Summary of “The Company Making Billions Off China’s Worried Parents”

Steven, a serious-looking 9-year-old public school student in Beijing, spent a recent Friday evening in a classroom at a tutoring center operated by TAL Education Group, cramming mathematics drills.
TAL’s initials stand for Tomorrow Advancing Life, a none-too-subtle nod to one of the biggest anxieties of middle-class families in the test-based world of Chinese education.
No one had profited from the stock’s rise more than Zhang Bangxin, TAL’s co-founder, a 37-year-old former math tutor who’s become one of China’s richest people: His TAL shares are worth about $7 billion.
TAL’s tutoring encourages students to practice the kinds of questions they’ll face on China’s exams.
The measures aimed to eliminate one of TAL’s profit centers: training for the Mathematical Olympiad, an intense competition for students up to age 20.
They were so central to TAL’s success that the company promoted them in its IPO prospectus.
At the time of the antitutoring edict, Nicky Ge, an analyst with China Renaissance Group, said the initiative could lower demand for TAL’s services, especially in math, which made up more than 60 percent of the company’s revenue last year.
Investors may be agreeing with Zhang, who says the government intervention could help TAL as tighter regulation drives smaller companies out of the market.

The orginal article.

Summary of “Why Dutch teenagers are among the happiest in the world”

The last HBSC report, comparing children of 11, 13 and 15, showed a happy Dutch youth.
The results chime with a 2016 Dutch Statistics Office study of 4,000 people from 12 to 25, who ranked their happiness at 8.4 out of 10, and a PISA report in 2015 noting that the country – alongside Finland and Switzerland – seemed “Able to combine good learning outcomes with highly satisfied students”.
Like most Dutch teenagers, he cycles to school and feels he has a good level of self-determination.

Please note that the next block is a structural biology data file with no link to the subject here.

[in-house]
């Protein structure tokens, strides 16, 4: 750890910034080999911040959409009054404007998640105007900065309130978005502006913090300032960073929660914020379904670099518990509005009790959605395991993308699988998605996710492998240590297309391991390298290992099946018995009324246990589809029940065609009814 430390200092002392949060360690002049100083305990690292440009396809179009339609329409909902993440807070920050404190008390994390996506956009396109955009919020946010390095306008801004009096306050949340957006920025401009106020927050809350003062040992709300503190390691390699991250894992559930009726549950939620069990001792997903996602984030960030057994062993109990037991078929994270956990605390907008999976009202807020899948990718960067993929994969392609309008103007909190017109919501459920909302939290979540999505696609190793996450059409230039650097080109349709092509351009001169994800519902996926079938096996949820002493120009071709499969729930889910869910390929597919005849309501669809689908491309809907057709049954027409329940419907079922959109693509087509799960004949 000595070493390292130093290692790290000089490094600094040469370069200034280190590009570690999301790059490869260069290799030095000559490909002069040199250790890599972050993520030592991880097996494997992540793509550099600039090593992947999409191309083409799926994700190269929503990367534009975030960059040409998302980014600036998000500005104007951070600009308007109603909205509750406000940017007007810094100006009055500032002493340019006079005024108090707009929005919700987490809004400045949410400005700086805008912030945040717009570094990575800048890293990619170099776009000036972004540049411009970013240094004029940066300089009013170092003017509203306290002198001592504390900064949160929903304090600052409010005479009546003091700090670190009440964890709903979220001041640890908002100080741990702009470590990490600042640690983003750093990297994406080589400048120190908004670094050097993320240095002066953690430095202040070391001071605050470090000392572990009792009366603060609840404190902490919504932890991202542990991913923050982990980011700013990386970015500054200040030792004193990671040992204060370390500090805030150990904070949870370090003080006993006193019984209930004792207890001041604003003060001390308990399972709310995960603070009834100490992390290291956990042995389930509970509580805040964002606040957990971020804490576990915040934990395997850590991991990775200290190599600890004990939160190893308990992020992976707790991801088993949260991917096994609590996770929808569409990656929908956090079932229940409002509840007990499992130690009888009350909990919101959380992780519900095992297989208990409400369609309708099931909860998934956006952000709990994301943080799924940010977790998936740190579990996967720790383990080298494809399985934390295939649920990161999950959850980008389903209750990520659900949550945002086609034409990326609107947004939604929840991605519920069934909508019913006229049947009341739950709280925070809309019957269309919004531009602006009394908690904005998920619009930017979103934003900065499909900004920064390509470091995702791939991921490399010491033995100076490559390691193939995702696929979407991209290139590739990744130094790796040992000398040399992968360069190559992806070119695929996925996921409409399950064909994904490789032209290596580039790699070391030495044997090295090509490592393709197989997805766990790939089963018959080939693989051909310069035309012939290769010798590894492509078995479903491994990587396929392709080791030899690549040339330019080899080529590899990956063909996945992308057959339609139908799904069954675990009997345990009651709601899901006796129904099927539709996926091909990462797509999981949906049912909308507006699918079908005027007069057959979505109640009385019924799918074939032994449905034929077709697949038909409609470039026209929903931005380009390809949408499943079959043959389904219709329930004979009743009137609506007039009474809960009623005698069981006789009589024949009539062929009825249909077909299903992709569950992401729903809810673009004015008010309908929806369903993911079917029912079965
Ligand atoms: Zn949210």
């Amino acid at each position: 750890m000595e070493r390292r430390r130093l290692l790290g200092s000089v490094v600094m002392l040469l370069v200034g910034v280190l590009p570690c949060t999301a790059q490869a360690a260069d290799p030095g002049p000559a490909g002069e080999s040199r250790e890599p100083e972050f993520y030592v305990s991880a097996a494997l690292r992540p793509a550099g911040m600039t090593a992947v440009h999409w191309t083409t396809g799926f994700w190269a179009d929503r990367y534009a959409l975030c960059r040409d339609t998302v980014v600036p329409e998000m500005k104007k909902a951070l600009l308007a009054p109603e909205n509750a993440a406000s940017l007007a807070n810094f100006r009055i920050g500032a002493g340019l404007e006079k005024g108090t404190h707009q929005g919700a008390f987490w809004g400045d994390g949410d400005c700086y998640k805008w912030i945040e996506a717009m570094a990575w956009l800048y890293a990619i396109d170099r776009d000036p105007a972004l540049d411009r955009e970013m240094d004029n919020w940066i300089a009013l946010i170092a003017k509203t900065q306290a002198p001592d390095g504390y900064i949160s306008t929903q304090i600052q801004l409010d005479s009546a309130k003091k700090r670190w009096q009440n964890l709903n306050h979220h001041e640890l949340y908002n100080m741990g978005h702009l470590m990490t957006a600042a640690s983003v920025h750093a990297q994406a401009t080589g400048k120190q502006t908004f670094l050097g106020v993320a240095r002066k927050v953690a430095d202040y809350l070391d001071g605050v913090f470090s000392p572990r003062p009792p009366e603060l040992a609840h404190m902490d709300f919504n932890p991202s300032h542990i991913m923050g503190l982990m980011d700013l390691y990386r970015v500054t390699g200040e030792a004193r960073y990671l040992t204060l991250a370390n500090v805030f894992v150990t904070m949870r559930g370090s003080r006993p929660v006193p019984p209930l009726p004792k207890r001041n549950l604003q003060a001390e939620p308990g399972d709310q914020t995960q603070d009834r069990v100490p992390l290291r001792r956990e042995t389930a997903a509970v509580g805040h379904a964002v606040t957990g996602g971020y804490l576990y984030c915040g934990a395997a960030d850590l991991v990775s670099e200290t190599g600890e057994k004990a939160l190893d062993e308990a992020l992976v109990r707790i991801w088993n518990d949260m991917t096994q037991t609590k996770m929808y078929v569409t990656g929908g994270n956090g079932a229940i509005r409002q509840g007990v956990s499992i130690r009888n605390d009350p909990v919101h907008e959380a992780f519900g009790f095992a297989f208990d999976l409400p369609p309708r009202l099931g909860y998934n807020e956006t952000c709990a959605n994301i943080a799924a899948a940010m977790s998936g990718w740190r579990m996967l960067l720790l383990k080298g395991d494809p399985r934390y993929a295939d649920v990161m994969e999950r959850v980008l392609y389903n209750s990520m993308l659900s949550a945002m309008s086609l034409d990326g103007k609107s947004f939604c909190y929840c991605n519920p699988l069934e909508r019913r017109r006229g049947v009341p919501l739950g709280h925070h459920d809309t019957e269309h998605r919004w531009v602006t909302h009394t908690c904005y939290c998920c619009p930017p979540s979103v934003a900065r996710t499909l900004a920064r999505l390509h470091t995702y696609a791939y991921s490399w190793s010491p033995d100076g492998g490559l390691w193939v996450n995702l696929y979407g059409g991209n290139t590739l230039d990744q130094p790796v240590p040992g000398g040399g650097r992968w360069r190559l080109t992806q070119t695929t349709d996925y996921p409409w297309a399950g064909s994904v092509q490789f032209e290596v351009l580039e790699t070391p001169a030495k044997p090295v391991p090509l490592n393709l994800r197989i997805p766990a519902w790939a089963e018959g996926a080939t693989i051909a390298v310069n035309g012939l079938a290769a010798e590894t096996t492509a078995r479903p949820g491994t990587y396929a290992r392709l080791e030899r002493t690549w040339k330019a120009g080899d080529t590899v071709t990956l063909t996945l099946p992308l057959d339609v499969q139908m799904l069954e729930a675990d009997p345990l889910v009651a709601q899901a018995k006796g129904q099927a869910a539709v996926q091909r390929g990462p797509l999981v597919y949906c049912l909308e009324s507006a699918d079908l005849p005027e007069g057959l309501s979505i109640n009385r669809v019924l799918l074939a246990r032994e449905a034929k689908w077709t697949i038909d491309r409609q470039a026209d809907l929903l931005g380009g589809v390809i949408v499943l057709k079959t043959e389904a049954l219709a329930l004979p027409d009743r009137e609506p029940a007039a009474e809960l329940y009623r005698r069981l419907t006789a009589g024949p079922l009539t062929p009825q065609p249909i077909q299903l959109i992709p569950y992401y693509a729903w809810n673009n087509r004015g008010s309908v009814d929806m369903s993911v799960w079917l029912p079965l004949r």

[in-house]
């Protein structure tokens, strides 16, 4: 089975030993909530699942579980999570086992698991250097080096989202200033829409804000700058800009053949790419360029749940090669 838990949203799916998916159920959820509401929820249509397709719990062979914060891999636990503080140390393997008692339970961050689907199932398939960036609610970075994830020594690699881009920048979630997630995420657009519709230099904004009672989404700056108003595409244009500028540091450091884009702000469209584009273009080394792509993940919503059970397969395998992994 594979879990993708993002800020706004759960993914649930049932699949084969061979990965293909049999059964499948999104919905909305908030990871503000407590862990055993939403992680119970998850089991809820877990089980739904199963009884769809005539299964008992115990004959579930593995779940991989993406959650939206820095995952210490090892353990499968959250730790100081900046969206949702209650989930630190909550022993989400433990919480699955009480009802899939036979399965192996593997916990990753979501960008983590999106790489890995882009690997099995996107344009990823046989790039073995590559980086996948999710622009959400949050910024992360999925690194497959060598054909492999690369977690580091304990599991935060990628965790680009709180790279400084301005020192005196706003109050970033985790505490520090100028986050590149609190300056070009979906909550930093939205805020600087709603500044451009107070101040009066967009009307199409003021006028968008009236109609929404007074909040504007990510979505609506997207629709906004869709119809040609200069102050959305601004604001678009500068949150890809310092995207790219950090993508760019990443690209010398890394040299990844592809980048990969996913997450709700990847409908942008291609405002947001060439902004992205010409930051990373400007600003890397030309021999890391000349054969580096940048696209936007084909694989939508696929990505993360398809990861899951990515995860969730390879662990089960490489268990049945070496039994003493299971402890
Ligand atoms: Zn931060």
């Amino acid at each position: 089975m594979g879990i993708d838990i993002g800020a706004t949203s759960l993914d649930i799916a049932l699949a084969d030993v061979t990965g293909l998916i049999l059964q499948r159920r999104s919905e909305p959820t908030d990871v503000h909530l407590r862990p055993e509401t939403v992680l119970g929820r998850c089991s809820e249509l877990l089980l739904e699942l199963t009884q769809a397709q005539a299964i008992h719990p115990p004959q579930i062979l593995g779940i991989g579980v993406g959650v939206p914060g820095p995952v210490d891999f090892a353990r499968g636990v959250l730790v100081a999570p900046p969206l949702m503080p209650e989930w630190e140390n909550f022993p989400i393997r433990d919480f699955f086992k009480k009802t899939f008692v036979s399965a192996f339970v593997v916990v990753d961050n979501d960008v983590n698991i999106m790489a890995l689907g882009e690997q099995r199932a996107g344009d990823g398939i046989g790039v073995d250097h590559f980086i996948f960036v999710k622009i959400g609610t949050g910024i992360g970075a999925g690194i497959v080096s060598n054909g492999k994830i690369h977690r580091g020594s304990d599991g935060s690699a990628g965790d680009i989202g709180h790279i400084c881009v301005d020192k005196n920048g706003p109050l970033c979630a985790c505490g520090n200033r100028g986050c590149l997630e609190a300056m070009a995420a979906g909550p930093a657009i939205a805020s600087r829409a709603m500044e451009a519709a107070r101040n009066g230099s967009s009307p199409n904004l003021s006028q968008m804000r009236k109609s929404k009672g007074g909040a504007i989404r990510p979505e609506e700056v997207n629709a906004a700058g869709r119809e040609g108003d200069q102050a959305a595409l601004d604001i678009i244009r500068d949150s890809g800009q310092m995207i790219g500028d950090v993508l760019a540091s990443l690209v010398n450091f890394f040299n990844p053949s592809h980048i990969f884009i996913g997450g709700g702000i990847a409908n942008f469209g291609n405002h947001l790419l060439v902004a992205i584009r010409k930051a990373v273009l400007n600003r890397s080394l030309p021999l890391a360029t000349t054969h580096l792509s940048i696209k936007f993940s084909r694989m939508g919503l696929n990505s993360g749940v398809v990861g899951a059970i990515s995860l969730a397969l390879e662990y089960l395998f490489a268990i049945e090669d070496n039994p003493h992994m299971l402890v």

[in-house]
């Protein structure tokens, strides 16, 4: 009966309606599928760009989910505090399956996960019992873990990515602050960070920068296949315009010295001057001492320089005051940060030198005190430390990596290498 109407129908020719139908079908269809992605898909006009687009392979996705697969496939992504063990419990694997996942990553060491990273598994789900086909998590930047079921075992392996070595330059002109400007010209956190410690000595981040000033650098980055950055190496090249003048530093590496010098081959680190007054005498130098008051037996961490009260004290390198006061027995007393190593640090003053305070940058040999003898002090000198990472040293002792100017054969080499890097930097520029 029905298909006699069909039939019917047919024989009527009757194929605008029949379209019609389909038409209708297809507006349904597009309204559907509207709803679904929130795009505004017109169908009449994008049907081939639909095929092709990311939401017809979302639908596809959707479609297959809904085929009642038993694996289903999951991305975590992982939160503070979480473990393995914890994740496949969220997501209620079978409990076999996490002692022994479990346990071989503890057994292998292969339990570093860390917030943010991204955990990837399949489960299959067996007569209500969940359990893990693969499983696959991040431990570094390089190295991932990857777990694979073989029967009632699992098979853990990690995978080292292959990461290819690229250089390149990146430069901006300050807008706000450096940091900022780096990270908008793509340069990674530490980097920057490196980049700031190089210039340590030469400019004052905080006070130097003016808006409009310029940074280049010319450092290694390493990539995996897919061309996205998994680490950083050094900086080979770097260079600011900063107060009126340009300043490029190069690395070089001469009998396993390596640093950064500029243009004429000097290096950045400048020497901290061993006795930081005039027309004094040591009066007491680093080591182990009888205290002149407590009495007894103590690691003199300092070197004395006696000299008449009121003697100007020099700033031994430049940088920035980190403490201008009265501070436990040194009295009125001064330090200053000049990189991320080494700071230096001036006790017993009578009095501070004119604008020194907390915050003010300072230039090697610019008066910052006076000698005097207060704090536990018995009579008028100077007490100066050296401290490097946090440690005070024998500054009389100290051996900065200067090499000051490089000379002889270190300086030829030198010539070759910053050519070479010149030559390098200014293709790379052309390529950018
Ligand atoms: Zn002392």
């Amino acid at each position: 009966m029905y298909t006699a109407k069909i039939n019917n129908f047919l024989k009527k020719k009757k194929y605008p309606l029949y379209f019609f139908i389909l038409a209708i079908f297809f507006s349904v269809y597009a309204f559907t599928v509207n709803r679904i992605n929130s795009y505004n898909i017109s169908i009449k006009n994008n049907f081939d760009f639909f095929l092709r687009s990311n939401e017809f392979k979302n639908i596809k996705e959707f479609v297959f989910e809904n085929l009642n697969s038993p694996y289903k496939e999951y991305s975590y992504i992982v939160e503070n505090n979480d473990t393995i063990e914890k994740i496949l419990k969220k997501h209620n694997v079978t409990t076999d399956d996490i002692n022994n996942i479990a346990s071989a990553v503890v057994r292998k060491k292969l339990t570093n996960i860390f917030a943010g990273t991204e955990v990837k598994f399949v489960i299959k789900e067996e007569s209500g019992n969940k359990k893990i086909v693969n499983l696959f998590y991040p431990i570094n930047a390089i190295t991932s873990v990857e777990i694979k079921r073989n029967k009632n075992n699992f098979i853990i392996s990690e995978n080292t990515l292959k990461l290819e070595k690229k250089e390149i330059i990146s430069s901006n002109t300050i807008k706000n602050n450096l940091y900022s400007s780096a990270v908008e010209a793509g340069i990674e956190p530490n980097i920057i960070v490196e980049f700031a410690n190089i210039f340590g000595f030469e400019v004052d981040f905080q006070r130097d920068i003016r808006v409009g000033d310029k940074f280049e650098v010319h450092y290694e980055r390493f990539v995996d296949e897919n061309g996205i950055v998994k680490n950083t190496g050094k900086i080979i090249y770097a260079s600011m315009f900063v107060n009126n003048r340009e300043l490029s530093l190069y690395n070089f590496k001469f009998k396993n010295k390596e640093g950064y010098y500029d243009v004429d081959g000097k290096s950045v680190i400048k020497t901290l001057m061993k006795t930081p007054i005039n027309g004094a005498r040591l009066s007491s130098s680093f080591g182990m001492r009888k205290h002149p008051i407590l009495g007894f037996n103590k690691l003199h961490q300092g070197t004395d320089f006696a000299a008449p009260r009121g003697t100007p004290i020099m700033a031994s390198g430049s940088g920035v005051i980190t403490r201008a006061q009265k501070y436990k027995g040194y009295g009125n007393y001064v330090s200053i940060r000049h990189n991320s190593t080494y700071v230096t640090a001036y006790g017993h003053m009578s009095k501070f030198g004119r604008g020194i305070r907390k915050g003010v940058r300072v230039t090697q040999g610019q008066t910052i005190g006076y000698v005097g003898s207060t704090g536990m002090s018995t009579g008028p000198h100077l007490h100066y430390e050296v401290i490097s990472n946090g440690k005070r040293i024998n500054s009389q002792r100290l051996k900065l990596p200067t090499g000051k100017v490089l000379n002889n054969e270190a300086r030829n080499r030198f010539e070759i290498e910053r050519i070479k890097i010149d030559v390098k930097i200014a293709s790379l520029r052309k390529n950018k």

Despite the country’s reputation for cannabis smoking, the Trimbos Institute reports a downward trend for using alcohol and drugs and smoking in Dutch children aged 12 to 16.
The HBSC data supports this: 86% of Dutch teenagers say their classmates are kind and helpful, putting the country top of the tables at 13 and 15.
Meanwhile a poster on her school’s wall encouraging people of all sexualities to “Come out” reaffirms that openness is OK. The rate of teenage pregnancies in the Netherlands is also the lowest in the EU. The Dutch school system – almost entirely public -incorporates major exams at about the age of 12 and three levels of secondary education from practical to the most academic.
There are social problems such as differences between minority ethnic and native Dutch achievement, while one in nine children grows up in poverty.
Who developed happiness classes at the school a decade ago, and also gives positive psychology lessons to educators, is worried that Dutch children are under threat from new pressures around educational achievement.

The orginal article.

Summary of “How To Dial Back Stress For High-Achieving Kids”

How To Dial Back Stress For High-Achieving Kids : Shots – Health News Part of a parent’s job is to help kids do their best, but pushing too hard can backfire.
Research shows kids in high-achieving communities are at higher risk of anxiety, depression and substance use.